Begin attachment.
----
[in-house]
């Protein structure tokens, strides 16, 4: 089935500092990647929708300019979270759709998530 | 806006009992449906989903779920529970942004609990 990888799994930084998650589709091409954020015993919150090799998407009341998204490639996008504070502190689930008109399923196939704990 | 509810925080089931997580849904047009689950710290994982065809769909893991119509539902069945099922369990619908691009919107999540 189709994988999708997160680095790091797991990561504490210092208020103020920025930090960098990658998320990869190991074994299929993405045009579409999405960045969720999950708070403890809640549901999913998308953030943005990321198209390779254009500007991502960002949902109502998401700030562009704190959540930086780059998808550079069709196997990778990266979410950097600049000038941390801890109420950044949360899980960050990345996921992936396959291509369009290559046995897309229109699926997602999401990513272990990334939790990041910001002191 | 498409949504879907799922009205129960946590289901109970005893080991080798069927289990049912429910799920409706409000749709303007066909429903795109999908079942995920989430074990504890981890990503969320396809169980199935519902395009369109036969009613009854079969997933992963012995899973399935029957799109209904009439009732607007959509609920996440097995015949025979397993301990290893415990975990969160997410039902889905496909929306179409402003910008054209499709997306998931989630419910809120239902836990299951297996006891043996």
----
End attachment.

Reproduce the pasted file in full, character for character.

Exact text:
[in-house]
């Protein structure tokens, strides 16, 4: 089935500092990647929708300019979270759709998530 | 806006009992449906989903779920529970942004609990 990888799994930084998650589709091409954020015993919150090799998407009341998204490639996008504070502190689930008109399923196939704990 | 509810925080089931997580849904047009689950710290994982065809769909893991119509539902069945099922369990619908691009919107999540 189709994988999708997160680095790091797991990561504490210092208020103020920025930090960098990658998320990869190991074994299929993405045009579409999405960045969720999950708070403890809640549901999913998308953030943005990321198209390779254009500007991502960002949902109502998401700030562009704190959540930086780059998808550079069709196997990778990266979410950097600049000038941390801890109420950044949360899980960050990345996921992936396959291509369009290559046995897309229109699926997602999401990513272990990334939790990041910001002191 | 498409949504879907799922009205129960946590289901109970005893080991080798069927289990049912429910799920409706409000749709303007066909429903795109999908079942995920989430074990504890981890990503969320396809169980199935519902395009369109036969009613009854079969997933992963012995899973399935029957799109209904009439009732607007959509609920996440097995015949025979397993301990290893415990975990969160997410039902889905496909929306179409402003910008054209499709997306998931989630419910809120239902836990299951297996006891043996």